If you're like me and scores of other Singaporean parents, we're always at our kids' throats when they do something wrong. "Why so many careless mistakes?" "How come so untidy?" "Why didn't you complete your homework?"
I don't know about you but even though I've probably read a thousand times that positive strokes work better than negative ones, barking comes instinctive to me. I suspect it's in my DNA.
It's easier to be encouraging to kids who are generally good, those who always do their work well and never give any trouble. In our household, this would be Lesley-Anne. She does well in school and even though there are subjects she struggles with, she works diligently at them. It's hard to get mad at a child with a dedicated work ethic.
Andre is different. His school work see-saws depending on whether he was particularly inspired at the time he was doing it. It sometimes takes several repetitions before can grasp a concept and he often forgets what he has learnt. When the going get tough, he loses interest, makes excuses or cries. It's much harder to maintain a positive attitude towards those kids who constantly don't conform, so it's no surprise that he tends to get the brunt of scoldings. Kenneth is even more impatient than I am, especially when he attempts to teach Andre and I often have to remind him that Andre not understanding his work is not a deliberate ploy to spite him.
There were periods last year when Andre seemed forlorn and subdued, almost lost. It felt like he was going through the daily motions aimlessly, getting into trouble or throwing tantrums without being able to explain why. It got to a point where I felt sorry for him - he was like a little lost sheep. I started making a conscious effort to praise him more, even for little things, and not be so quick to jump on his mistakes. I don't remember when it began but when I put him to bed at night, in addition to the usual hugs and kisses, I told him, "You're a good boy." It wasn't a conscious action on my part until a few weeks later, I suddenly noticed that it had become a ritual and I was telling him this every night. "You're a good boy."
Maybe subconsciously, I realised that Andre needed affirmation of his self-worth. You know, children who get into trouble a lot often think that they're bad children. When they are constantly admonished for their misdeeds, it's hard for them to distinguish between the act and the person. Many of them actually believe that they are not good and ironically, start acting out according to this perception of them.
This is the classic labelling and self-fulfilling prophecy effect where we act the way we are treated. If we are treated as if we are bad, stupid or whatever, we will act, and even become, this way. In a 1969 ground-breaking study by Rosenthal and Jacobson, all the children in an elementary class were given a test and the teachers were told that some of children were unusually clever (though they were actually average). At the end of the school year, the same class was tested and the children were who identified had improved their scores far more than other children. How did this happen? The teachers believed these kids were smarter and treated them as such. When treated as such, the kids started thinking they were smarter and actually BECAME smarter. Mind-boggling stuff.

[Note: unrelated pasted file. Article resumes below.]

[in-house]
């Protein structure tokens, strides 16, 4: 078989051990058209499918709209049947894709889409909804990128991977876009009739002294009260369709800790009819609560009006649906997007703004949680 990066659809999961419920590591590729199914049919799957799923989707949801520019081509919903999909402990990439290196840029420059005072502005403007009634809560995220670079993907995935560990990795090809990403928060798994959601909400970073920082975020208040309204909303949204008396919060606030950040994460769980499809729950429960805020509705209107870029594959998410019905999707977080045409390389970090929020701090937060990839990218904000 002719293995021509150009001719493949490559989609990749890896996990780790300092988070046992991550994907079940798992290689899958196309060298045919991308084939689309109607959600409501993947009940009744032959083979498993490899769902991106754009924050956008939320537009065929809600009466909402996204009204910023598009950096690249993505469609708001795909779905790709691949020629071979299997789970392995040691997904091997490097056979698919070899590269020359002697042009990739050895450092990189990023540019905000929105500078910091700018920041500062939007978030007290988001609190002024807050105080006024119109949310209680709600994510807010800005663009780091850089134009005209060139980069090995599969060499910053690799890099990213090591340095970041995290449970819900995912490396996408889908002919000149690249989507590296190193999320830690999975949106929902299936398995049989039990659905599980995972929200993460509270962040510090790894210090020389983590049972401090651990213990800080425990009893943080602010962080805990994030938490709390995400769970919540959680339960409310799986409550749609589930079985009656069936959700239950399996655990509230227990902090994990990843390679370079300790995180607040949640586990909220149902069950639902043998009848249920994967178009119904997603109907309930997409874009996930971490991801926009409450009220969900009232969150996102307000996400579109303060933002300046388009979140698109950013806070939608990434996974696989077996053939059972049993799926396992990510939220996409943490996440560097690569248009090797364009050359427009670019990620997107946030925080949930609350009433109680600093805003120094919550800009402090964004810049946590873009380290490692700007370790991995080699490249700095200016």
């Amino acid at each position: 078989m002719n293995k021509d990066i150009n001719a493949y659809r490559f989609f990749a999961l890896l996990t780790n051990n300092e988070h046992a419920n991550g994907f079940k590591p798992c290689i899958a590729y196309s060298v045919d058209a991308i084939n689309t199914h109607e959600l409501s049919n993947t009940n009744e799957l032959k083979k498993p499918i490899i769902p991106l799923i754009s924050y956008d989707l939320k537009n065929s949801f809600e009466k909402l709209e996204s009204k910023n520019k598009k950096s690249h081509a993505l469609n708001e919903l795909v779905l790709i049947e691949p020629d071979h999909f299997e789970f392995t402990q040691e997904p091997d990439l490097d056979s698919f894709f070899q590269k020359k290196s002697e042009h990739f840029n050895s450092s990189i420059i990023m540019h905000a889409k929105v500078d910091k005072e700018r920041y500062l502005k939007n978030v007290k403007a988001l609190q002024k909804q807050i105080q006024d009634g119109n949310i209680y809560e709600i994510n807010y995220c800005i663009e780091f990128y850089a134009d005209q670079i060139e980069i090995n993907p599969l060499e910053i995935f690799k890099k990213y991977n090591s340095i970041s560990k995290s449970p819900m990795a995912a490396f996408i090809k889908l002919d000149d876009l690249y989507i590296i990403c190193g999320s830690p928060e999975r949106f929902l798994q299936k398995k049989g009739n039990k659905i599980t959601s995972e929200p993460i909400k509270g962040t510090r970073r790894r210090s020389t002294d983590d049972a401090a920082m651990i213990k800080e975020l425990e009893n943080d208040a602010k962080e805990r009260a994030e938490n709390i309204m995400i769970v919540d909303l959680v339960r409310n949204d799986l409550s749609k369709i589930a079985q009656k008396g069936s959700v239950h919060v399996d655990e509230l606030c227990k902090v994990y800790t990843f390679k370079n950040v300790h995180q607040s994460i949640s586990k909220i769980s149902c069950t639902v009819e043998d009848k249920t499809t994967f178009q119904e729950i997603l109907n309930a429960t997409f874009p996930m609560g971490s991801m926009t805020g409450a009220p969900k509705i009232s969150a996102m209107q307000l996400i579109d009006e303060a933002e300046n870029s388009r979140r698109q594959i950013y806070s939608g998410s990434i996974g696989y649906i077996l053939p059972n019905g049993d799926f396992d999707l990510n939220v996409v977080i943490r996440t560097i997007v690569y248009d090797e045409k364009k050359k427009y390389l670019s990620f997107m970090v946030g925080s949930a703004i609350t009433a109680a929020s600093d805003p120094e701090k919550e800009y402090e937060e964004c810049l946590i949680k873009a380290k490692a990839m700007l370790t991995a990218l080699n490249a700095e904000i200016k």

A kid who's constantly told he's naughty continues to act out because he believes he has no choice, that's who he is. This also potentially leads to poorer self-image and an inner belief that he's less deserving of love or acceptance from his parents, society or God because he's inherently bad.
We need to be aware and change this. Never, never, never call your children "naughty", "bad", "petty", "lazy", etc. Correct the mistake but don't label the person. By doing so, we're actually sabotaging ourselves and reinforcing the behaviour.
This year, I find that Andre has become more sensible. He fusses less about doing his homework, he seems to have settled in better in school. Now when he gets a sub-par mark for spelling or ting xie, there's no need to scold him because he's visibly dissatisfied with his own result. Last week, he had so much homework that it overran into his play time but he told me he's not complaining because he knows the exams are coming. (Of course he had to advertise it to me lah, a sacrifice is not a sacrifice unless someone knows about it).
Maybe he's just maturing naturally but what's clear to me is that the positive strokes have motivated him significantly better than the scoldings. Maybe hearing that he's a good boy every night has in some small part, helped him realise that his scrapes and misdemeanors don't define who he is.
I've known all along that Andre's a good boy at heart. He just needed to believe it too.
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8 months ago